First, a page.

To examine perfusion changes in the heel skin of individuals with and without diabetes mellitus to understand how skin is pathologically affected by diabetes mellitus.
This case-control study was conducted at an academic hospital in Tuebingen, Germany. A total of 30 subjects were enrolled in the study: 15 with known type 2 diabetes mellitus and 15 without. Each subject was asked to lie in a supine position on a hard lateral transfer mat for 10 minutes.
Heel perfusion was quantitatively assessed directly after relief of pressure and after 3 and 6 minutes after relief of pressure using laser Doppler flowmetry and tissue spectrophotometry.
Directly after relief of pressure, blood flow increased in the superficial skin layers (2 mm below the surface of the skin) in both groups. However, in deep skin layers (8 mm below the surface of the skin), blood flow increased in patients with diabetes mellitus and decreased in healthy patients. Oxygen saturation (SO2) was higher in healthy subjects directly after pressure relief.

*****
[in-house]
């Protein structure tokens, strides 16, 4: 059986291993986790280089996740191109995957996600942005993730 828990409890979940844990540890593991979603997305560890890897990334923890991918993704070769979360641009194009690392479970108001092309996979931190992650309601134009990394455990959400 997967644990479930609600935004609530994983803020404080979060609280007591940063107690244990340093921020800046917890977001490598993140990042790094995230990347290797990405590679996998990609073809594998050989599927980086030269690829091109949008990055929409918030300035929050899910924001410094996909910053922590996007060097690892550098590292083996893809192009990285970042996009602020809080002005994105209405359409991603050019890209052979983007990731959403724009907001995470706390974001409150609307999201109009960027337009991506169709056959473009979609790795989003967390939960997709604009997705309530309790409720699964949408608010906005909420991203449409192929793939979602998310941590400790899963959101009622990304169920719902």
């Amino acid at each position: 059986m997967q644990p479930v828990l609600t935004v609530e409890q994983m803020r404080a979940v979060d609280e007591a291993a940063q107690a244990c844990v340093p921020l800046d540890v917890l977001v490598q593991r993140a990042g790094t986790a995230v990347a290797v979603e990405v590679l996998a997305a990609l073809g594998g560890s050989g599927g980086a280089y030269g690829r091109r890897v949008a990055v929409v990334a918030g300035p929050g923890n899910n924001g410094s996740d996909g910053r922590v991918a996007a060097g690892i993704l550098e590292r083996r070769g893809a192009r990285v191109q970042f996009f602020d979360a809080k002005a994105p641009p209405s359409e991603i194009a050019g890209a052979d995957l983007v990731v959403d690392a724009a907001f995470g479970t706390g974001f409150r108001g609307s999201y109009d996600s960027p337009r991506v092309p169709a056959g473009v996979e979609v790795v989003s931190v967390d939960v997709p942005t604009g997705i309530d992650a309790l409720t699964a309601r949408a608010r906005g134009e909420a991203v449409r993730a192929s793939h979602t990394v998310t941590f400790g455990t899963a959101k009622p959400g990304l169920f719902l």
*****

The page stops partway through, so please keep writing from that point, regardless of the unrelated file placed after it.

The increase in blood flow in superficial skin layers indicates reactive hyperemia after exposure in both groups. The prolonged hyperemia in deep skin layers in patients with diabetes indicates increased tissue vulnerability. Despite the increase in blood flow in deep skin layers, the SO2 and thus supply of tissue in patients with diabetes were reduced.
At the Department of Plastic, Reconstructive, Hand and Burn Surgery, BG-Trauma Center, Eberhard Karls University in Tuebingen, Germany, Manuel Held, MD, is a resident; Dominik Bender, MD, is a resident; Sabrina Krauß, MD, is a resident; Andrea Wenger, MD, is a senior physician; Adrien Daigeler, MD, is head physician; and Jens Rothenberger, MD, is a senior physician. The authors have disclosed no financial relationships related to this article. Submitted March 4, 2018; accepted in revised form July 11, 2018.